PR Newswire reports "Smart Factory Cyber Attacks Knock Out Production for Days"

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    Visible to the public "Gaming Mods, Cheat Engines Are Spreading Trojan Malware and Planting Backdoors"

    New research from the security firm Cisco Talos sheds light on a malware campaign targeting the systems of gamers and modders. The campaign involves malvertising and game modding-focused YouTube videos that lead users to malicious websites or downloads. According to researchers, the cybercriminals behind this campaign are using gaming tools to deploy a cryptor for various malware strains, most of which have been discovered to be Remote Access Trojans (RATs). A cryptor is a tool designed to prevent the reverse-engineering or analysis of malware. The researchers have found cheats, cheat engines, and mods that contain cryptors capable of hiding RAT code and backdoors through many layers of obfuscation. When a user downloads and installs a malicious mod or cheat on their machine, a dropper injects code to evade detection tools. From there, malware can be executed. Samples that have been tracked so far include an information stealer called XtremeRAT. This article continues to discuss the tactics and tools used in the new malware campaign targeting video gamers and modders, as well as how this attack wave can affect enterprises.

    ZDNet reports "Gaming Mods, Cheat Engines Are Spreading Trojan Malware and Planting Backdoors"

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    Visible to the public "Ragnarok Ransomware Hits Boggi Milano Menswear"

    Luxury Italian men's clothing line Boggi Milano has confirmed what they have suffered a ransomware attack. Boggi Milano is based in Italy and has 190 stores in 38-plus countries. Ragnarok was the ransomware gang behind the attack and was able to exfiltrate 40 gigabytes of data. With the help of KELA, a monitoring tool for the Dark Web, investigators were able to look at filenames being leaked by Ragnarok related to the breach and found payroll files, payment PDFs, vouchers, tax documents, and more. It has not been disclosed how much Ragnarok wants in ransom to return the files. The Boggi Milano website is still up and running, and the brand said it is working with Italian authorities on the matter.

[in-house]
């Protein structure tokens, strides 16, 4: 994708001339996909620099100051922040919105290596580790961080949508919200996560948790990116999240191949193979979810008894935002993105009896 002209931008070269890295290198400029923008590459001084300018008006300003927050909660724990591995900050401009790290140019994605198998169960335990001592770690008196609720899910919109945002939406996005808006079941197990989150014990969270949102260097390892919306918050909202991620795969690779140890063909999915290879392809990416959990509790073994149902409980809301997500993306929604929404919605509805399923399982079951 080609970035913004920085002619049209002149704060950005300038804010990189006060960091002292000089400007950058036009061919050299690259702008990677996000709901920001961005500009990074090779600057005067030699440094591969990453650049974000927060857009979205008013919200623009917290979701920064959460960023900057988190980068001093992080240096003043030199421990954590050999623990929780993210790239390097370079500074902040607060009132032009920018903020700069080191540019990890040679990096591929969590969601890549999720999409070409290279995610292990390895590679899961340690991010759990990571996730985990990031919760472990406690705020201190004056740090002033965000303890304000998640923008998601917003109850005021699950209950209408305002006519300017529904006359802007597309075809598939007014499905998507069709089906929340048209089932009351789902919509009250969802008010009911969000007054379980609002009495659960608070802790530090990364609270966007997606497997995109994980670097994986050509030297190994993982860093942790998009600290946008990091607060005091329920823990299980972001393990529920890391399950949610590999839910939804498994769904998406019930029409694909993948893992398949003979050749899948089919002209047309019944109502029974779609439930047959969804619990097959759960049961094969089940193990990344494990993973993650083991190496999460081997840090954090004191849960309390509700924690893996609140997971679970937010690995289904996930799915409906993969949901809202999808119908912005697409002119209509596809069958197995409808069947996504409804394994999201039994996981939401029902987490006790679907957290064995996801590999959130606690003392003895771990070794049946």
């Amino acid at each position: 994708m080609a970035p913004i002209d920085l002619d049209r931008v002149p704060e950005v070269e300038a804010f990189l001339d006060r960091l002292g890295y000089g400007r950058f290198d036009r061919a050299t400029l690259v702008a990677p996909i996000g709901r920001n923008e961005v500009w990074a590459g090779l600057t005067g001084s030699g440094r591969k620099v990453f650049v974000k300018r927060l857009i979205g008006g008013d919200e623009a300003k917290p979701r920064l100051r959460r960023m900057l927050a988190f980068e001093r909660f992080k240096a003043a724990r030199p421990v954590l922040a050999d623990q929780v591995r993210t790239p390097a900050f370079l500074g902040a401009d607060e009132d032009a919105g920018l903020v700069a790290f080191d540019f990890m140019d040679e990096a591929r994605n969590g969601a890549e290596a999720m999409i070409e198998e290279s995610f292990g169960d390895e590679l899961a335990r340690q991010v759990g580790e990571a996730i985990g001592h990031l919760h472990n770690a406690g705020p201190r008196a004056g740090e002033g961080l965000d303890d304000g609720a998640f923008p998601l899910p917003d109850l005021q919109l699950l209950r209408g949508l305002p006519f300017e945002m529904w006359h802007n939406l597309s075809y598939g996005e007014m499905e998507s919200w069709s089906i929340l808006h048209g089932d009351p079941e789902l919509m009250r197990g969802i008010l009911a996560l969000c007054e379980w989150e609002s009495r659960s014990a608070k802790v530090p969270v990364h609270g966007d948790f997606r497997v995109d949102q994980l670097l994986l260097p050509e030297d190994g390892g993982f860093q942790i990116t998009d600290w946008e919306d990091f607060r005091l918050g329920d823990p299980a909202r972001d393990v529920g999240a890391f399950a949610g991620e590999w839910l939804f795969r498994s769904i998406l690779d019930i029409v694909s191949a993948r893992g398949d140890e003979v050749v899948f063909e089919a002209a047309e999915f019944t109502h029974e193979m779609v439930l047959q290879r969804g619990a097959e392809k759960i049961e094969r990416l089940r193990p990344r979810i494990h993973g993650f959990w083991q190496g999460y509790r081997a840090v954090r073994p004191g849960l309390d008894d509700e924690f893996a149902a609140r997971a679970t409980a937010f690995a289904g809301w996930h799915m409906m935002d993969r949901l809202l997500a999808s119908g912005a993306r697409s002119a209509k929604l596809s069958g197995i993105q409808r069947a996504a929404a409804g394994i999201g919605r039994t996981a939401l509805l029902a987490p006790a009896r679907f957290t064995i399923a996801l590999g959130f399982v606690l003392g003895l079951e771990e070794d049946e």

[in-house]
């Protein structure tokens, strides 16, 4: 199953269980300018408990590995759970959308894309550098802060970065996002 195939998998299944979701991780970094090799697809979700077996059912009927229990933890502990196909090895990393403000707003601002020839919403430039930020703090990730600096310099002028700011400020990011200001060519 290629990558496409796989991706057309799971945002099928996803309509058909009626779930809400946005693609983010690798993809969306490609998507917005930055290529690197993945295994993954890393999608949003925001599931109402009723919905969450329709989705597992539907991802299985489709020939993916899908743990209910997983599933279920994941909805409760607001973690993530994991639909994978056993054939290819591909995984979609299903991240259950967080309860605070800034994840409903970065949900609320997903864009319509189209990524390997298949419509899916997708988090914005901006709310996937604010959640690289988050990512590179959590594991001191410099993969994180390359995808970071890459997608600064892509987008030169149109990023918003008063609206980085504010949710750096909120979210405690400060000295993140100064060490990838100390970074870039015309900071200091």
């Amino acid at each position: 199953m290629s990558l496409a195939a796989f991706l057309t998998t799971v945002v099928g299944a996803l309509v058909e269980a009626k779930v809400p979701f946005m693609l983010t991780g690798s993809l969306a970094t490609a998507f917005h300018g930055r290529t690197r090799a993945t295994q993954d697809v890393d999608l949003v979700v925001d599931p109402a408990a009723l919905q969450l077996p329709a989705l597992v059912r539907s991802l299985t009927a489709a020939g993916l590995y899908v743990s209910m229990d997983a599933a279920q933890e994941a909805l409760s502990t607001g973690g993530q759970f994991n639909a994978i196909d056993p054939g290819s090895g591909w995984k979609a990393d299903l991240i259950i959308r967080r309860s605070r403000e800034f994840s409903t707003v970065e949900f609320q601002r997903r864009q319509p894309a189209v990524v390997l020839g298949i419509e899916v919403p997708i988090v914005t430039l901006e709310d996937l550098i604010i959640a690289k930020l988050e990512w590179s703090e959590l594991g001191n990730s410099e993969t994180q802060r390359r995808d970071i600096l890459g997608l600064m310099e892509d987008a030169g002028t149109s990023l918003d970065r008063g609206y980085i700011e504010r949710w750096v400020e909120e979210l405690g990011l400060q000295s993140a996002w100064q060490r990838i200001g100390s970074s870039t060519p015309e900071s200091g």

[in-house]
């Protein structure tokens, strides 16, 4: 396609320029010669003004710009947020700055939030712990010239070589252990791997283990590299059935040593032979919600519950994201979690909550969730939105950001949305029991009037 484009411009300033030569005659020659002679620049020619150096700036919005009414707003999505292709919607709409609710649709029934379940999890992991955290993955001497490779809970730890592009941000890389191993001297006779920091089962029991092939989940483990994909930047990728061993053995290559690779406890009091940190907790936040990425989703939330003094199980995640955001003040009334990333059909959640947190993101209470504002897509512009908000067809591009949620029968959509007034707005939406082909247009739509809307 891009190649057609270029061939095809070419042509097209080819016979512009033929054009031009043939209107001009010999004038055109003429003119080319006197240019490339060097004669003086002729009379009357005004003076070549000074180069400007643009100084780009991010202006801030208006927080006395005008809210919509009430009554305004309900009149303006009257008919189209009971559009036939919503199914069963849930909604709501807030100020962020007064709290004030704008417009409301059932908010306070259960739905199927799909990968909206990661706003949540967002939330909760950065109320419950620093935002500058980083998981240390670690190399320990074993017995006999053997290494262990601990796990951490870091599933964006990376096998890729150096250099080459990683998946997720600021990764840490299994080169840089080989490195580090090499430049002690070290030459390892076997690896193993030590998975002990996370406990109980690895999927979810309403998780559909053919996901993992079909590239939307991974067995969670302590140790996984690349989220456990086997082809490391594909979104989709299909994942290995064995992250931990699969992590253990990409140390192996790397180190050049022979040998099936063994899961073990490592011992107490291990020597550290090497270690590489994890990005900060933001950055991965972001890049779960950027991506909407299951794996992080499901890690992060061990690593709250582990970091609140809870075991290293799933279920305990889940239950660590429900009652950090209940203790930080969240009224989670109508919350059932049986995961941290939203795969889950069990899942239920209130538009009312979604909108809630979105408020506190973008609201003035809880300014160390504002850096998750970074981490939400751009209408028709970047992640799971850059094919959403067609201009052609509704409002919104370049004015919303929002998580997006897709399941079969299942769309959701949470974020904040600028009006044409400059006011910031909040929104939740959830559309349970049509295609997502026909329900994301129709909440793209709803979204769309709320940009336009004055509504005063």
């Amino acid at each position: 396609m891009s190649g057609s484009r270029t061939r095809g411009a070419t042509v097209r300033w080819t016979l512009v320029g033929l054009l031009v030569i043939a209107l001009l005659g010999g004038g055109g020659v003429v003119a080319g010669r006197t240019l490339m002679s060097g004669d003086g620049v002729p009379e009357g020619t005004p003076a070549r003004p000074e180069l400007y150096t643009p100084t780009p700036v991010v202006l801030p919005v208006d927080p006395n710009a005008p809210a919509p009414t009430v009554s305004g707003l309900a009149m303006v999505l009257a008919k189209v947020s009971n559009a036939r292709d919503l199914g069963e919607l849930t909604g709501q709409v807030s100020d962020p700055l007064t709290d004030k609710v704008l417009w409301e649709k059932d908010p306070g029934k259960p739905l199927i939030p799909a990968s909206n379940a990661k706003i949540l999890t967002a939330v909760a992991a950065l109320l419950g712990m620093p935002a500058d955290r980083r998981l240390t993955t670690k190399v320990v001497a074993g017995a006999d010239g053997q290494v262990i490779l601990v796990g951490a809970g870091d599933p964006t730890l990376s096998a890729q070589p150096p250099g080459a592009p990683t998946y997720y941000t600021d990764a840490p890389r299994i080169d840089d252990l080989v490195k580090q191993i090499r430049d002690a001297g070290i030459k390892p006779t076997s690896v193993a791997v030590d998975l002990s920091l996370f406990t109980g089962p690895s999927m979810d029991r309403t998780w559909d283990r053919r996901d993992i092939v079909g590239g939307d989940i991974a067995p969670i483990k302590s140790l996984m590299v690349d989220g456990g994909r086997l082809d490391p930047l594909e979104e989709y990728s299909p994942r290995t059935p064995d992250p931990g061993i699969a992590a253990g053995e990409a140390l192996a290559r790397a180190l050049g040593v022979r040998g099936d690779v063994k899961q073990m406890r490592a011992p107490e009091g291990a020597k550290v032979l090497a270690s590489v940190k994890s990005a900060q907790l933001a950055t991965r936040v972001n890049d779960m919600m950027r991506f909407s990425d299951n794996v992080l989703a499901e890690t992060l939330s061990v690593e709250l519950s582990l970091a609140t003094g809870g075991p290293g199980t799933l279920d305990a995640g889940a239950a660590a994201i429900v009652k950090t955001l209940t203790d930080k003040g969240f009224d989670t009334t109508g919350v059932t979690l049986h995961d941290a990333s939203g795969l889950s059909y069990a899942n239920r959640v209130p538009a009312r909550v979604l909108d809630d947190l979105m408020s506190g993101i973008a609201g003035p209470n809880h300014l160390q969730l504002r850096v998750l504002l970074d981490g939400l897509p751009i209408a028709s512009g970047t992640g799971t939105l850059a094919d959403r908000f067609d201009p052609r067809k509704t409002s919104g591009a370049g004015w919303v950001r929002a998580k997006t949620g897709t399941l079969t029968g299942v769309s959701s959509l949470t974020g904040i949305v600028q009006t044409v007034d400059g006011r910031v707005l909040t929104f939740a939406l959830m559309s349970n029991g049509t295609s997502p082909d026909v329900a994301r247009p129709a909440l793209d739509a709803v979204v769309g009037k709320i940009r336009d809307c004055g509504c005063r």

Threatpost reports: "Ragnarok Ransomware Hits Boggi Milano Menswear"

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    Visible to the public "Cybercriminals Make Twitter a Playing Field to Target Indonesian Banks"

    The global threat hunting company Group-IB recently released a cyber intelligence report that shares findings regarding an ongoing Twitter-based fraud campaign targeting Indonesia's largest banks. The cybercriminals behind this campaign are masquerading as bank representatives or customer support team members on Twitter in order to lure and gain the trust of victims. Security analysts found that at least seven large Indonesian financial institutions have been targeted in the massive campaign. The scam starts with a customer leaving a comment on the bank's official Twitter page. They are then contacted by fraudsters using fake Twitter accounts that appear to belong to real bank staff representatives or customer support employees. After engagement occurs between the customer and the fake Twitter account, the attackers invite the customer to chat off-line on a third-party messenger, such as WhatsApp or Telegram. During the off-line chat, the attackers send a link to the customer that redirects them to a phishing website identical to the official banking website where the cybercriminals can exfiltrate entered banking credentials. This article continues to discuss the use of Twitter in a fraud campaign against Indonesia's major banks, the growing performance of multi-stage scams, and how banking customers can identify such scams.